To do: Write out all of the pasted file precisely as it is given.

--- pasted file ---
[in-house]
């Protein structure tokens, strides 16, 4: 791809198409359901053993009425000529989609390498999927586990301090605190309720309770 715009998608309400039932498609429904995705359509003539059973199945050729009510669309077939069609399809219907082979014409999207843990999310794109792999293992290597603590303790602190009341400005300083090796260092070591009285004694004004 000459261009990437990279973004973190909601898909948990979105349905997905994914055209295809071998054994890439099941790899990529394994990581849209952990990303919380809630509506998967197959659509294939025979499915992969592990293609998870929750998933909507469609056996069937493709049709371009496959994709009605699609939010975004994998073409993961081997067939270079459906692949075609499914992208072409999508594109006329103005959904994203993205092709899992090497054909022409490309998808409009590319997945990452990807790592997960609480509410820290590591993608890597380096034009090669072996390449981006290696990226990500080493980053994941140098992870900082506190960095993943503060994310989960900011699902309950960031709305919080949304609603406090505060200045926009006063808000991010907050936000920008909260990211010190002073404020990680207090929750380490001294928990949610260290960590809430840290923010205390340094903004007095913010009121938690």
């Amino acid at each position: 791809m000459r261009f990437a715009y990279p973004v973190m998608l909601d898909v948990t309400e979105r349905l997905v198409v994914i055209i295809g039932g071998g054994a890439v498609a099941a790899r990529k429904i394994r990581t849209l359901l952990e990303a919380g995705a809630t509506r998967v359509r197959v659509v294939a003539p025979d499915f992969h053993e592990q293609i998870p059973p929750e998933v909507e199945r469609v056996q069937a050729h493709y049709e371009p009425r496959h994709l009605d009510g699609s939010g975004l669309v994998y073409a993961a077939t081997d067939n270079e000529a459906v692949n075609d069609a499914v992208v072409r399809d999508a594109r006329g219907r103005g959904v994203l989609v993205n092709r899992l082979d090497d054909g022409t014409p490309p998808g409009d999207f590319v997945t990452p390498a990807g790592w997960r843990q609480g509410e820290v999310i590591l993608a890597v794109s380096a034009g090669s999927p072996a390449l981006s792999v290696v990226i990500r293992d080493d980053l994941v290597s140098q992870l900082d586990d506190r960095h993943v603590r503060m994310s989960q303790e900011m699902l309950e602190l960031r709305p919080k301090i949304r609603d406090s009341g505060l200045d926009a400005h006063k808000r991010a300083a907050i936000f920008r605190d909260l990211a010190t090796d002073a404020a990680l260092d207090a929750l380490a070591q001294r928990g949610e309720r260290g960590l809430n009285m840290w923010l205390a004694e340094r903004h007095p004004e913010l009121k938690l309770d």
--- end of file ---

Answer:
[in-house]
């Protein structure tokens, strides 16, 4: 791809198409359901053993009425000529989609390498999927586990301090605190309720309770 715009998608309400039932498609429904995705359509003539059973199945050729009510669309077939069609399809219907082979014409999207843990999310794109792999293992290597603590303790602190009341400005300083090796260092070591009285004694004004 000459261009990437990279973004973190909601898909948990979105349905997905994914055209295809071998054994890439099941790899990529394994990581849209952990990303919380809630509506998967197959659509294939025979499915992969592990293609998870929750998933909507469609056996069937493709049709371009496959994709009605699609939010975004994998073409993961081997067939270079459906692949075609499914992208072409999508594109006329103005959904994203993205092709899992090497054909022409490309998808409009590319997945990452990807790592997960609480509410820290590591993608890597380096034009090669072996390449981006290696990226990500080493980053994941140098992870900082506190960095993943503060994310989960900011699902309950960031709305919080949304609603406090505060200045926009006063808000991010907050936000920008909260990211010190002073404020990680207090929750380490001294928990949610260290960590809430840290923010205390340094903004007095913010009121938690």
């Amino acid at each position: 791809m000459r261009f990437a715009y990279p973004v973190m998608l909601d898909v948990t309400e979105r349905l997905v198409v994914i055209i295809g039932g071998g054994a890439v498609a099941a790899r990529k429904i394994r990581t849209l359901l952990e990303a919380g995705a809630t509506r998967v359509r197959v659509v294939a003539p025979d499915f992969h053993e592990q293609i998870p059973p929750e998933v909507e199945r469609v056996q069937a050729h493709y049709e371009p009425r496959h994709l009605d009510g699609s939010g975004l669309v994998y073409a993961a077939t081997d067939n270079e000529a459906v692949n075609d069609a499914v992208v072409r399809d999508a594109r006329g219907r103005g959904v994203l989609v993205n092709r899992l082979d090497d054909g022409t014409p490309p998808g409009d999207f590319v997945t990452p390498a990807g790592w997960r843990q609480g509410e820290v999310i590591l993608a890597v794109s380096a034009g090669s999927p072996a390449l981006s792999v290696v990226i990500r293992d080493d980053l994941v290597s140098q992870l900082d586990d506190r960095h993943v603590r503060m994310s989960q303790e900011m699902l309950e602190l960031r709305p919080k301090i949304r609603d406090s009341g505060l200045d926009a400005h006063k808000r991010a300083a907050i936000f920008r605190d909260l990211a010190t090796d002073a404020a990680l260092d207090a929750l380490a070591q001294r928990g949610e309720r260290g960590l809430n009285m840290w923010l205390a004694e340094r903004h007095p004004e913010l009121k938690l309770d």